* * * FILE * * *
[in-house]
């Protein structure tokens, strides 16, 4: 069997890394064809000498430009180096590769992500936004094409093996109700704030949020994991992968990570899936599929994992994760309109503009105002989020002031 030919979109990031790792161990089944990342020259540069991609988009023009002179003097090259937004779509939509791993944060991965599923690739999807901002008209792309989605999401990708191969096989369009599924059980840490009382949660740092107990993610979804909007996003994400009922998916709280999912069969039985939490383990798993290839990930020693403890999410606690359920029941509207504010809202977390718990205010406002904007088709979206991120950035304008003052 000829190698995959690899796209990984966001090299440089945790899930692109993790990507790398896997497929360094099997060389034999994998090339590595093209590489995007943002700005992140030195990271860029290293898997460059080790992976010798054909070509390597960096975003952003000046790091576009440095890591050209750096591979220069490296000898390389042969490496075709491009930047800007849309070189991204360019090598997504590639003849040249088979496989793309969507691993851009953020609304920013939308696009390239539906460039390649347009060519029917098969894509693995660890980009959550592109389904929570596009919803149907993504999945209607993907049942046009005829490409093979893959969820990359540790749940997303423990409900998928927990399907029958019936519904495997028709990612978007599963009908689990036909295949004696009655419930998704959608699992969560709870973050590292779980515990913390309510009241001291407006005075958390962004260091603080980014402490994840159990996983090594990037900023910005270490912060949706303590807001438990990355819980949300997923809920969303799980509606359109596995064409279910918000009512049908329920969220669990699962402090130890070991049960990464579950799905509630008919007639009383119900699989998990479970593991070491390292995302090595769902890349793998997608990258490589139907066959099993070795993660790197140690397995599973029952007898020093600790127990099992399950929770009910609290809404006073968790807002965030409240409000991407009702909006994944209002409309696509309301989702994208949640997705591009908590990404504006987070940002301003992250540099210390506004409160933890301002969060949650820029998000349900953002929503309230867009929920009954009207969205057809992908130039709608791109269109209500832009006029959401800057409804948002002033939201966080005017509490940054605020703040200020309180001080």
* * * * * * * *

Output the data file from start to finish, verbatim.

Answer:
[in-house]
């Protein structure tokens, strides 16, 4: 069997890394064809000498430009180096590769992500936004094409093996109700704030949020994991992968990570899936599929994992994760309109503009105002989020002031 030919979109990031790792161990089944990342020259540069991609988009023009002179003097090259937004779509939509791993944060991965599923690739999807901002008209792309989605999401990708191969096989369009599924059980840490009382949660740092107990993610979804909007996003994400009922998916709280999912069969039985939490383990798993290839990930020693403890999410606690359920029941509207504010809202977390718990205010406002904007088709979206991120950035304008003052 000829190698995959690899796209990984966001090299440089945790899930692109993790990507790398896997497929360094099997060389034999994998090339590595093209590489995007943002700005992140030195990271860029290293898997460059080790992976010798054909070509390597960096975003952003000046790091576009440095890591050209750096591979220069490296000898390389042969490496075709491009930047800007849309070189991204360019090598997504590639003849040249088979496989793309969507691993851009953020609304920013939308696009390239539906460039390649347009060519029917098969894509693995660890980009959550592109389904929570596009919803149907993504999945209607993907049942046009005829490409093979893959969820990359540790749940997303423990409900998928927990399907029958019936519904495997028709990612978007599963009908689990036909295949004696009655419930998704959608699992969560709870973050590292779980515990913390309510009241001291407006005075958390962004260091603080980014402490994840159990996983090594990037900023910005270490912060949706303590807001438990990355819980949300997923809920969303799980509606359109596995064409279910918000009512049908329920969220669990699962402090130890070991049960990464579950799905509630008919007639009383119900699989998990479970593991070491390292995302090595769902890349793998997608990258490589139907066959099993070795993660790197140690397995599973029952007898020093600790127990099992399950929770009910609290809404006073968790807002965030409240409000991407009702909006994944209002409309696509309301989702994208949640997705591009908590990404504006987070940002301003992250540099210390506004409160933890301002969060949650820029998000349900953002929503309230867009929920009954009207969205057809992908130039709608791109269109209500832009006029959401800057409804948002002033939201966080005017509490940054605020703040200020309180001080």